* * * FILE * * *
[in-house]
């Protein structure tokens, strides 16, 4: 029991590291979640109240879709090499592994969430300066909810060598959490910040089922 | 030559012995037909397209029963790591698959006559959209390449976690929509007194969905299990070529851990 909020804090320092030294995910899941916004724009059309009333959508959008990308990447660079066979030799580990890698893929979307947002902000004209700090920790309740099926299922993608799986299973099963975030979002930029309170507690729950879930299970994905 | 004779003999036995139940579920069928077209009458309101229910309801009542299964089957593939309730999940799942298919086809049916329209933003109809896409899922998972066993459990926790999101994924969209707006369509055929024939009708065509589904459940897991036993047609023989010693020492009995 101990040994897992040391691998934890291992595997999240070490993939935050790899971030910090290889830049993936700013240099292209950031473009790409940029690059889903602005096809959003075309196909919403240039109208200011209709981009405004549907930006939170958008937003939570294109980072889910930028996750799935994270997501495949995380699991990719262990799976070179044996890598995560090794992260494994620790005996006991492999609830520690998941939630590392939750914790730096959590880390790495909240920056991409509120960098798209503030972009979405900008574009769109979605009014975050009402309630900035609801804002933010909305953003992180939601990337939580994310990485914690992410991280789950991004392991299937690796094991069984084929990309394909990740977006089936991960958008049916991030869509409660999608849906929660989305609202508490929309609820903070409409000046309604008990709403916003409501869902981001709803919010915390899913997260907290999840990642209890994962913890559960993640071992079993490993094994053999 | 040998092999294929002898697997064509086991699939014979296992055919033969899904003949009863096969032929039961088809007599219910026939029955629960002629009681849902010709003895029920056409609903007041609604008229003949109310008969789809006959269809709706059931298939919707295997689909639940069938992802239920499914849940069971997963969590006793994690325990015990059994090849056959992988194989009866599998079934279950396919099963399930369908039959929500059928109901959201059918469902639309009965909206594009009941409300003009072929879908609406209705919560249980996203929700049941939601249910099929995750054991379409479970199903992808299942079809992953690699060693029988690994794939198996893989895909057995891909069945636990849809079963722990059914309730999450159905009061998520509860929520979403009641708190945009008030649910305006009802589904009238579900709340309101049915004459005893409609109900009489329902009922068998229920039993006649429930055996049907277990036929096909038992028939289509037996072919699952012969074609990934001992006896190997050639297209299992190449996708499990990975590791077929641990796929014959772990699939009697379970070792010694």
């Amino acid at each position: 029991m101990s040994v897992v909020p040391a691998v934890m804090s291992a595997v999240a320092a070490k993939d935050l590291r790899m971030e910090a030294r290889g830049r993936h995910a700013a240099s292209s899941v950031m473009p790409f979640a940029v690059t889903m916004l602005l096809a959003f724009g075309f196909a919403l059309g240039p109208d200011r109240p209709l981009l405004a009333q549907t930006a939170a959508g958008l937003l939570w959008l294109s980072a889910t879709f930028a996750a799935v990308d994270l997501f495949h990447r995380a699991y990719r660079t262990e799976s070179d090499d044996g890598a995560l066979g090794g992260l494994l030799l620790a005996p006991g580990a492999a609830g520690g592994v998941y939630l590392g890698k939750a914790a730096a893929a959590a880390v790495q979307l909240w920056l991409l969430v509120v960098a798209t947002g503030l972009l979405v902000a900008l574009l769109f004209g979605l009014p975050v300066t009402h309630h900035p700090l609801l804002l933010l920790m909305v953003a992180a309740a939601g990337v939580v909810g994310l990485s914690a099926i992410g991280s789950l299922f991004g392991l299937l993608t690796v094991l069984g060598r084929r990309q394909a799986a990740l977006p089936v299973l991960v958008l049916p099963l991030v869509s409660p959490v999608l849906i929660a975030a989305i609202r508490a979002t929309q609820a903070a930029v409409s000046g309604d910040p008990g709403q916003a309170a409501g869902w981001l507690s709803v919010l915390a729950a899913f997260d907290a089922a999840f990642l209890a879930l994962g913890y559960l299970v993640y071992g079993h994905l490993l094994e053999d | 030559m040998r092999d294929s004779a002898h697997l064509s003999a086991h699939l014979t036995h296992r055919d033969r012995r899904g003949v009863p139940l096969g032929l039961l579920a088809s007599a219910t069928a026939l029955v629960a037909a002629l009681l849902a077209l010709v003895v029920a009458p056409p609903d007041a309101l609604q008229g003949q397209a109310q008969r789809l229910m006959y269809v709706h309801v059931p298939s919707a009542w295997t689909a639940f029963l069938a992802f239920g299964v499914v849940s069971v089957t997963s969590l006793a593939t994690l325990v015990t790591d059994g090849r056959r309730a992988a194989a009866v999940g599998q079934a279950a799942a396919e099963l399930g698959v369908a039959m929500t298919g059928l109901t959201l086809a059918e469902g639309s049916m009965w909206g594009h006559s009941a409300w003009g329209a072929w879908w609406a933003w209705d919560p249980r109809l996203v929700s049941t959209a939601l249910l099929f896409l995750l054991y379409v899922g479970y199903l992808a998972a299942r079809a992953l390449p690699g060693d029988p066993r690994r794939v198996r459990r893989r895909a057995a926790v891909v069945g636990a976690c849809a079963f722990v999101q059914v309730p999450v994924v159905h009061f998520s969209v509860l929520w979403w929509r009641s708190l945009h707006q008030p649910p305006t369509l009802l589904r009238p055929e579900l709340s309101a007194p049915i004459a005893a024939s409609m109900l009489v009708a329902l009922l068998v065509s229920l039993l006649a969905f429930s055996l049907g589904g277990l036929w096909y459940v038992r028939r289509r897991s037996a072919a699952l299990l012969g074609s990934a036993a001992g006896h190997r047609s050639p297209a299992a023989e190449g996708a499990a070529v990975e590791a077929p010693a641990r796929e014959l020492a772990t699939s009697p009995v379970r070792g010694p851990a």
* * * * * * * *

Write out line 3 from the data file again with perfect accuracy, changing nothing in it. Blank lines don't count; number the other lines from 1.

């Amino acid at each position: 029991m101990s040994v897992v909020p040391a691998v934890m804090s291992a595997v999240a320092a070490k993939d935050l590291r790899m971030e910090a030294r290889g830049r993936h995910a700013a240099s292209s899941v950031m473009p790409f979640a940029v690059t889903m916004l602005l096809a959003f724009g075309f196909a919403l059309g240039p109208d200011r109240p209709l981009l405004a009333q549907t930006a939170a959508g958008l937003l939570w959008l294109s980072a889910t879709f930028a996750a799935v990308d994270l997501f495949h990447r995380a699991y990719r660079t262990e799976s070179d090499d044996g890598a995560l066979g090794g992260l494994l030799l620790a005996p006991g580990a492999a609830g520690g592994v998941y939630l590392g890698k939750a914790a730096a893929a959590a880390v790495q979307l909240w920056l991409l969430v509120v960098a798209t947002g503030l972009l979405v902000a900008l574009l769109f004209g979605l009014p975050v300066t009402h309630h900035p700090l609801l804002l933010l920790m909305v953003a992180a309740a939601g990337v939580v909810g994310l990485s914690a099926i992410g991280s789950l299922f991004g392991l299937l993608t690796v094991l069984g060598r084929r990309q394909a799986a990740l977006p089936v299973l991960v958008l049916p099963l991030v869509s409660p959490v999608l849906i929660a975030a989305i609202r508490a979002t929309q609820a903070a930029v409409s000046g309604d910040p008990g709403q916003a309170a409501g869902w981001l507690s709803v919010l915390a729950a899913f997260d907290a089922a999840f990642l209890a879930l994962g913890y559960l299970v993640y071992g079993h994905l490993l094994e053999d | 030559m040998r092999d294929s004779a002898h697997l064509s003999a086991h699939l014979t036995h296992r055919d033969r012995r899904g003949v009863p139940l096969g032929l039961l579920a088809s007599a219910t069928a026939l029955v629960a037909a002629l009681l849902a077209l010709v003895v029920a009458p056409p609903d007041a309101l609604q008229g003949q397209a109310q008969r789809l229910m006959y269809v709706h309801v059931p298939s919707a009542w295997t689909a639940f029963l069938a992802f239920g299964v499914v849940s069971v089957t997963s969590l006793a593939t994690l325990v015990t790591d059994g090849r056959r309730a992988a194989a009866v999940g599998q079934a279950a799942a396919e099963l399930g698959v369908a039959m929500t298919g059928l109901t959201l086809a059918e469902g639309s049916m009965w909206g594009h006559s009941a409300w003009g329209a072929w879908w609406a933003w209705d919560p249980r109809l996203v929700s049941t959209a939601l249910l099929f896409l995750l054991y379409v899922g479970y199903l992808a998972a299942r079809a992953l390449p690699g060693d029988p066993r690994r794939v198996r459990r893989r895909a057995a926790v891909v069945g636990a976690c849809a079963f722990v999101q059914v309730p999450v994924v159905h009061f998520s969209v509860l929520w979403w929509r009641s708190l945009h707006q008030p649910p305006t369509l009802l589904r009238p055929e579900l709340s309101a007194p049915i004459a005893a024939s409609m109900l009489v009708a329902l009922l068998v065509s229920l039993l006649a969905f429930s055996l049907g589904g277990l036929w096909y459940v038992r028939r289509r897991s037996a072919a699952l299990l012969g074609s990934a036993a001992g006896h190997r047609s050639p297209a299992a023989e190449g996708a499990a070529v990975e590791a077929p010693a641990r796929e014959l020492a772990t699939s009697p009995v379970r070792g010694p851990a």